vol 27 - 2001

"Have we fallen into a mesmerized state that makes us accept as inevitable that which is inferior or detrimental, as though having lost the will or the vision to demand that which is good?"
      —Rachel Carson, Silent Spring, 1962

As we write this preface, the landscape of New York has changed in the wake of the terrorist attacks against the World Trade Center, and America gears up for war with enemies both inside and outside the country. A few voices protest the logic of fighting an unseen enemy and warn of the senseless waste of more innocent lives; but we fear that these voices will remain, as Michael B. Smith in this issue argues that Rachel Carson's did, marginal, marked by the dominant voices as crazy, emotional, and unpatriotic. The articles in this issue of Feminist Studies all address, in one form or another, the extraordinary power of mainstream institutions to appropriate, distort, or silence dissent, whether that dissent be in the form of the butch lesbian, the murderous wife, or the environmentalist. But the voices we publish here also explore the loud and diverse history of feminism and other modes of resistance, discussing what they reveal about feminist ethics and feminist citizenship, a discussion that becomes more urgent as each day passes. The articles in this issue demonstrate that in spite of the power of representations to render certain bodies and ideas visible or invisible, those bodies and those ideas—their "will" and their "vision," as Rachel Carson puts it—will continue to trouble mainstream institutions, even when those institutions seem to be at their strongest and most united.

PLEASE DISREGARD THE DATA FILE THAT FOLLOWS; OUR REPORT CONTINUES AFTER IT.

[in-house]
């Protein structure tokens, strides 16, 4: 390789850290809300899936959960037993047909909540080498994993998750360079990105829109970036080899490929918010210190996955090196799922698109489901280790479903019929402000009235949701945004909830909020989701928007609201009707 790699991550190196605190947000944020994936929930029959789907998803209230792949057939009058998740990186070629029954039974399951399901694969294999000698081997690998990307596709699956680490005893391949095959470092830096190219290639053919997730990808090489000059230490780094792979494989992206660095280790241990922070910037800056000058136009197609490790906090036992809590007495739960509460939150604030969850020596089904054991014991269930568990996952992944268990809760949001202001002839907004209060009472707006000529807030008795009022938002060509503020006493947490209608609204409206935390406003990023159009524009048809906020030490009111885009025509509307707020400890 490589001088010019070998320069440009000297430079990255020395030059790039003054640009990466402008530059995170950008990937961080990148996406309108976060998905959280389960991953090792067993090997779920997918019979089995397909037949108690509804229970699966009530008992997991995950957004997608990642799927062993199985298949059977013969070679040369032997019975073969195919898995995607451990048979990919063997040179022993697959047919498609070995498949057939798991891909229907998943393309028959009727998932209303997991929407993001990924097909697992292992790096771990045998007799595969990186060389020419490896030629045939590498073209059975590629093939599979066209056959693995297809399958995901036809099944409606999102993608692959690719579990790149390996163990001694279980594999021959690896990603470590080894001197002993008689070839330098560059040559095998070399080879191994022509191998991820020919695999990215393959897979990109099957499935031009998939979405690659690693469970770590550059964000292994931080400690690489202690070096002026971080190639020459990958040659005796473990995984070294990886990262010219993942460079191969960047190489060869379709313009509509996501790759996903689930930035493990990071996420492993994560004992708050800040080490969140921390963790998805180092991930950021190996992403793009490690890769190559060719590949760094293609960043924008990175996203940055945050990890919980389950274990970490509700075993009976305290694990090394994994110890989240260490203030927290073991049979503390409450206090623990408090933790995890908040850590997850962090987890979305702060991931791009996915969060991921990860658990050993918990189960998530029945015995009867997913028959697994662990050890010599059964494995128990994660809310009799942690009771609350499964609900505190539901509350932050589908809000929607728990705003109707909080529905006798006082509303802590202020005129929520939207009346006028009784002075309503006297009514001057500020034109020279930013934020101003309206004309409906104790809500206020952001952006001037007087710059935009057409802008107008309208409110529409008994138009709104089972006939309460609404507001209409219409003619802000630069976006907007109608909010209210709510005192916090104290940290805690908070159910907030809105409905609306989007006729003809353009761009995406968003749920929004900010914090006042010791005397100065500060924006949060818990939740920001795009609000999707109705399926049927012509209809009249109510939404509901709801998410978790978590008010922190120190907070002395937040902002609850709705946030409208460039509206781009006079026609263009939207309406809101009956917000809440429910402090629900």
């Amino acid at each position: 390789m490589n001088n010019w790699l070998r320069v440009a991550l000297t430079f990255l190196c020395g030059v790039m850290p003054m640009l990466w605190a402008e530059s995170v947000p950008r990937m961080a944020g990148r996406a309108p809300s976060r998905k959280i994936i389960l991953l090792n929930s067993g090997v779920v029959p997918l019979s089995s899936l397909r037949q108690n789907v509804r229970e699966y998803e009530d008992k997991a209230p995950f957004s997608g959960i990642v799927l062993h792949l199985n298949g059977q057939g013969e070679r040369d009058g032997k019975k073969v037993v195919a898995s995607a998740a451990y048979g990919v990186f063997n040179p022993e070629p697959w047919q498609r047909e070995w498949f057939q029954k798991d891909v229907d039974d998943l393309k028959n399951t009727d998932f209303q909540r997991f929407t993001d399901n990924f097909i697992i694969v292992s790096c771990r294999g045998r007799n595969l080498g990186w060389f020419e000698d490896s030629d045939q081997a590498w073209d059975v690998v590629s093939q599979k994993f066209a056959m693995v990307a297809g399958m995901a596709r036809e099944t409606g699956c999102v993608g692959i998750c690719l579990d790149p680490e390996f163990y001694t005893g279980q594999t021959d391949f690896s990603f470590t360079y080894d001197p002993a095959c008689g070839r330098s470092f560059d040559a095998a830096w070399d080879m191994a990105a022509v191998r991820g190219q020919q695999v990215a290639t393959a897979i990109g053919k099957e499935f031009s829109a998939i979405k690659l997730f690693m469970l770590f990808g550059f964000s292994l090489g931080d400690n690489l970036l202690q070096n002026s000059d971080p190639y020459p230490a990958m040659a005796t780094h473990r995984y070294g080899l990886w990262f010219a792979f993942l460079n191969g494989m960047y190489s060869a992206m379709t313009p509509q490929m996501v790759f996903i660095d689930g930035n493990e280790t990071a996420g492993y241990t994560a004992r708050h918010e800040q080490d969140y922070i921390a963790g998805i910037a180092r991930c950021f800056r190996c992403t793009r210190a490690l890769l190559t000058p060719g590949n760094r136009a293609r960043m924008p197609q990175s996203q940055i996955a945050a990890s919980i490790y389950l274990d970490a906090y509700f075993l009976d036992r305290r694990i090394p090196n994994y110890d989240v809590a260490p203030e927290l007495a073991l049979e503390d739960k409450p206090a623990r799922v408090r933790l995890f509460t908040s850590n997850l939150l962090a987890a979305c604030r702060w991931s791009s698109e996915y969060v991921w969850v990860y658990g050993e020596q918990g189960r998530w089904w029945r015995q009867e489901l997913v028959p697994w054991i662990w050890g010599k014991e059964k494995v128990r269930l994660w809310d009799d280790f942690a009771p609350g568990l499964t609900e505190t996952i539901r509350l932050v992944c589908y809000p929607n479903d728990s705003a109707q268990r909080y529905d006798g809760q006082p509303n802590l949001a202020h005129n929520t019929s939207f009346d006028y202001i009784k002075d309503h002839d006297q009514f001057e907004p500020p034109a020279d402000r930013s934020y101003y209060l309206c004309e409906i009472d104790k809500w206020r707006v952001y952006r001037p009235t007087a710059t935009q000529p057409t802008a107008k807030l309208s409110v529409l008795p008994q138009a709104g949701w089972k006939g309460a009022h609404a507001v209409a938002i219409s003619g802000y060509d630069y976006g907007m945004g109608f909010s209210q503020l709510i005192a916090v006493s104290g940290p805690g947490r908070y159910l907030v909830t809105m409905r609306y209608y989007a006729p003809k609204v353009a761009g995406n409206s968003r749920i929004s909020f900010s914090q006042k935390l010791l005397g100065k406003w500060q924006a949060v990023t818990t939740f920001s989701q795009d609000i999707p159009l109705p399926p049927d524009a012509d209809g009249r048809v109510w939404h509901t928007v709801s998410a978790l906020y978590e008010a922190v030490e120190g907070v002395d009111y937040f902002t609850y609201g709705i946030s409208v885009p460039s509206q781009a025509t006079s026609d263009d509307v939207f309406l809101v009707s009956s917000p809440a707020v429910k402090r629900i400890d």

We begin with Stacy Braukman's article, "'Nothing Else Matters but Sex': Cold War Narratives of Deviance and the Search for Lesbian Teachers in Florida, 1959-1963," in which she examines the activities of the Florida Legislative Investigation Committee, created in 1956 by state senator Charley Johns to investigate subversives throughout the state. Braukman concentrates on the late 1950s and early 1960s, years when the committee focused its attention on homosexuals in Florida's public education system. The committee questioned dozens of teachers and students, removing some from their schools and colleges and pressuring many others to resign their positions. Using original transcripts of hundreds of interviews, Braukman looks specifically at the committee's campaign against lesbians, arguing that the committee saw lesbians, as they did male homosexuals, as sexual predators who were bent on recruiting young people to their way of life. Lesbians were thus implicitly aligned with communists and other subversives as security risks and as infiltrators.


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Stacy Braukman
"Nothing Else Matters but Sex": Cold War Narratives of Deviance and the Search for Lesbian Teachers in Florida, 1959-1963

Jennifer MacKenzie
Odalisques (Poetry)

Ann M. Ciasullo
Making Her (In)Visible: Cultural Representations of Lesbianism and the Lesbian Body in the 1990s

Jennifer MacKenzie
A Pause for Nancy (Poetry)

Lynn M. Voskuil
Acts of Madness:
Lady Audley and the Meanings of Victorian Femininity

Shelley Kiernan
Red Beans; Leavings (Poetry)

Eluned Summers-Bremner
Waving, not Drowning: Personal Narratives, Feminist Pedagogy, and the Gesture in Psychoanalysis

Shelley Kiernan
Burial; To My Widow (Poetry)

Susan Lurie, Ann Cvetkovich, Jane Gallop,
Tania Modleski, Hortense Spillers
Restoring Feminist Politics to Poststructuralist Critique (Roundtable; Introduction by Carla Kaplan)

Parama Roy
At Home in the World? The Gendered Cartographies of Globality (Review Essay)

Zephyr Teachout
Received Forms (Poetry)

Michael B. Smith
"Silence, Miss Carson!" Science, Gender,
and the Reception of
Silent Spring

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